We were expecting a warmer and drier day today, so we planned to make the most of it.  We cast off early by our current standards – about 9.30.  As the mornings get lighter, I’m hoping our body clocks will feel happier about starting earlier than that.  Sometimes it can feel like the best part of the day’s weather has happened before we’ve risen.

We were moored up a few boat lengths from the day’s first lock.  I went to get it ready while Clare was tidying up ropes.  This section of canal has locks sprinkled along it – a total of 15 spread over about 4 miles.  They are sufficiently close together that it makes sense to walk between them.  The alternative is for the boat to wait to pick up crew while the gate behind is closed and then come in to the side to let crew off again on approach to the next lock.

Almost all the locks were set against us too.  If we’d been in a hurry, I might have run along between the locks, but I opted for a fast walk today – but only then where the path permitted it.  Some sections were squelchy and slippery.  This is a very rural section, most of the buildings we saw were historic canal cottages.

Lock keeper's cottage painted white.  The gable end faces the canal with a single window and a red door.  The roof is a characteristic barrel shaped.
Barrel-Roofed Lockkeeper’s Cottage

We were again leaving the engine running when we were in locks.  When we set off today, the State of Charge (SOC) was showing 75% – the lowest this month.  Leaving lead-acid batteries in that state for an extended period is not good for their longevity, so I was keen to get them topped up today. The quarter mile gaps between the locks did at least give the HybridMarine system chance to get some high speed charging done.  At a slow cruise, we charge the batteries three times faster than when the engine is idling.

Extended lockman's cottage.  The section with the barrel-shaped roof has had a more traditional square cottage with tiled roof built alongside.  Both are painted white.
Barrel Roof Cottage with Later Extension

The barrel-roofed cottages which are a feature of this section were a money-saving idea.  The building of the canal coincided with a credit crunch caused by the Napoleonic War.  Other savings were made by taking the towpath outside the bridges, so making the bridges narrower.  The bridges are made of two leaves which don’t meet in the middle.  This allowed the rope to be passed through without unhitching – only boatmen were inconvenienced.

After lunch, I drove for a bit and Clare did the locking.  I paused for her when I saw the towpath looked submerged.  I was surprised that she opted to walk on through – I think I would have requested a ride.

Water flows out of the canal and over the towpath in to the woodland behind.
Is That a Towpath or a Stream?

We were usually hanging back from the locks while we waited for them to fill because there is often a weir just beside the jaws which pulls the nose sideways if the boat approaches slowly.  On approach to one lock I could see that this was not going to be a problem as there was a cast-iron trough just before it.  On arrival, it turned out to be a small aqueduct over a river – apparently a previous wooden one had washed away in a storm.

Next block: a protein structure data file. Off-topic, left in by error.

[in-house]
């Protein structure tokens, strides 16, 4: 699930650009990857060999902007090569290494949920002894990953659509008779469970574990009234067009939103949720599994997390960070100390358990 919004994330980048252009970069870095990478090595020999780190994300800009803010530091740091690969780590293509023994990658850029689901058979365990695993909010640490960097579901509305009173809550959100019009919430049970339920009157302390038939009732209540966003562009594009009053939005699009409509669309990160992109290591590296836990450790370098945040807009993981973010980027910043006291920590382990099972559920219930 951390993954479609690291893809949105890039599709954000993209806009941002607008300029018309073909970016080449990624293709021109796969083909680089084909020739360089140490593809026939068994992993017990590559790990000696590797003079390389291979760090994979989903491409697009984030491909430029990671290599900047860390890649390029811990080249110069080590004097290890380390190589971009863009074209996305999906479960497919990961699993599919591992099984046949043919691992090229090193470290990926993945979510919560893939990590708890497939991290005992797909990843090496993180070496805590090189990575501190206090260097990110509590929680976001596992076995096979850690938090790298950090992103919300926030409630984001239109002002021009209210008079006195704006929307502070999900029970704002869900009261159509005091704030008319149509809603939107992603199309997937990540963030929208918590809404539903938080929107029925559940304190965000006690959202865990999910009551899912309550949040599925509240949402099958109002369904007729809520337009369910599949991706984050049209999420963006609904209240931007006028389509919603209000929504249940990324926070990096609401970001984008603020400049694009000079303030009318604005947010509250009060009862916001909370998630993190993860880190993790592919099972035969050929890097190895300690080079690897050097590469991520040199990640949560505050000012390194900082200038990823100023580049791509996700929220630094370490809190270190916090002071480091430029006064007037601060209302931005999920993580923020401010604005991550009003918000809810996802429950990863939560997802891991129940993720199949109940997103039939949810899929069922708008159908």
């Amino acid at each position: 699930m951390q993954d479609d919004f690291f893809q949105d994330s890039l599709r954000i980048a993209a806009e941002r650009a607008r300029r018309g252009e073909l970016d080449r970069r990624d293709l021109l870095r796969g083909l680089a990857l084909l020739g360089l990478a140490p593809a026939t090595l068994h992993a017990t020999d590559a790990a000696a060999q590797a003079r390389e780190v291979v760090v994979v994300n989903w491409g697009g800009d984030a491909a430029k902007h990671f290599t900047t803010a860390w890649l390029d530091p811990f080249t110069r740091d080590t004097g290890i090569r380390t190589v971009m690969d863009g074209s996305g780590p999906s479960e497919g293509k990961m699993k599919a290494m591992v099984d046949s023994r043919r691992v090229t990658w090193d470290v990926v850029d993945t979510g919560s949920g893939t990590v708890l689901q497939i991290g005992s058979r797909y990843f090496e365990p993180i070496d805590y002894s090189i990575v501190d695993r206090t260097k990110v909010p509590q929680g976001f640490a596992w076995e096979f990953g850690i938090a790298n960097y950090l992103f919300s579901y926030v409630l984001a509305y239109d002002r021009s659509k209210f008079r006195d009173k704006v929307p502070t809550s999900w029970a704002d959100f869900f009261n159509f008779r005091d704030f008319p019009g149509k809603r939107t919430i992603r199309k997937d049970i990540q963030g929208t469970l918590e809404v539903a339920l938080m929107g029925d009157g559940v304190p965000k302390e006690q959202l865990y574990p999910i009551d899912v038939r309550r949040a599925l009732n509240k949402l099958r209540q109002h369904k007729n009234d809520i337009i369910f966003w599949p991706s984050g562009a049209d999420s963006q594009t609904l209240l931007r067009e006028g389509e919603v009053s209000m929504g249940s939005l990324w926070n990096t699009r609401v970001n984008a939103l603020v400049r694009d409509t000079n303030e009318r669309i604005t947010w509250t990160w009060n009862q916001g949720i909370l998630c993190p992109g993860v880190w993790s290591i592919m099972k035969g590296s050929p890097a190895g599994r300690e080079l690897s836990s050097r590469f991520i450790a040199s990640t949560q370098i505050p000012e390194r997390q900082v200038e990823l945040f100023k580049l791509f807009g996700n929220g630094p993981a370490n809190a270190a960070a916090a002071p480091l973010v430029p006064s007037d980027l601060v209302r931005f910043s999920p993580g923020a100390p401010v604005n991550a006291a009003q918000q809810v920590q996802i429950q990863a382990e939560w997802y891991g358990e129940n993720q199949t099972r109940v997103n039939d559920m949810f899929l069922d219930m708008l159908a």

A narrowboat sits in a cast iron aqueduct.  A figure is operating the lock gate at one end of the aqueduct.  Details in the black painted aqueduct are picked out in white paint.
Yarningale Aqueduct and Lock

This lock had several other unusual features.  It was the only one of this set to have two paddles set in to the gate.  These had to be opened from opposite sides of the canal, though once the gate was open, they could both be closed from the same side.  To cross the canal, Clare used a bridge which was visually similar to the original, but was clearly a more recent addition.  The biggest difference was that it did not have a gap in the middle.

A narrowboat leaving a lock under a black and white bridge with a sharp ridge in its centre.  There is a barrel-roofed cottage behind the figure waiting to close the lock gate.
Spot the Replica Bridge

At some stage I noticed that the SOC had leapt up from 84% to 100%.  I’ve seen this sort of behaviour before, though this was the biggest numerical leap I can remember.  It seems that the big blue box in the cupboard estimates SOC by monitoring current in and out of the batteries.  It also monitors the way the voltage changes when a charge is applied, and can update its reading accordingly.  Either way, we can now see that the batteries are happy again.  We did the remaining locks in our usual mode – with the engine off while stationary.

View from stern deck of narrowboat.  The hatch, with a life ring on top, is slid forward under some poles. The poles are propped p by a plastic bottle.
Low Tech Hatch Sliding Support

At the end of the day’s cruising I remembered a small bit of maintenance that was long overdue.  Getting in and out of the back steps is much easier if the hatch can be slid out of the way.  In winter, we try to keep it closed to keep the warmth in, so it gets moved quite a lot.  I’ve recently experimented with using an empty plastic bottle to hold the pram cover poles clear of the life ring.  This has worked very well – I’ll find something more aesthetically pleasing eventually.  The hatch itself doesn’t slide very easily however.  The fix for this is an occasional squirt of GT85 on the rails.  Yesterday Clare could hardly move the hatch – today I can move it with one finger.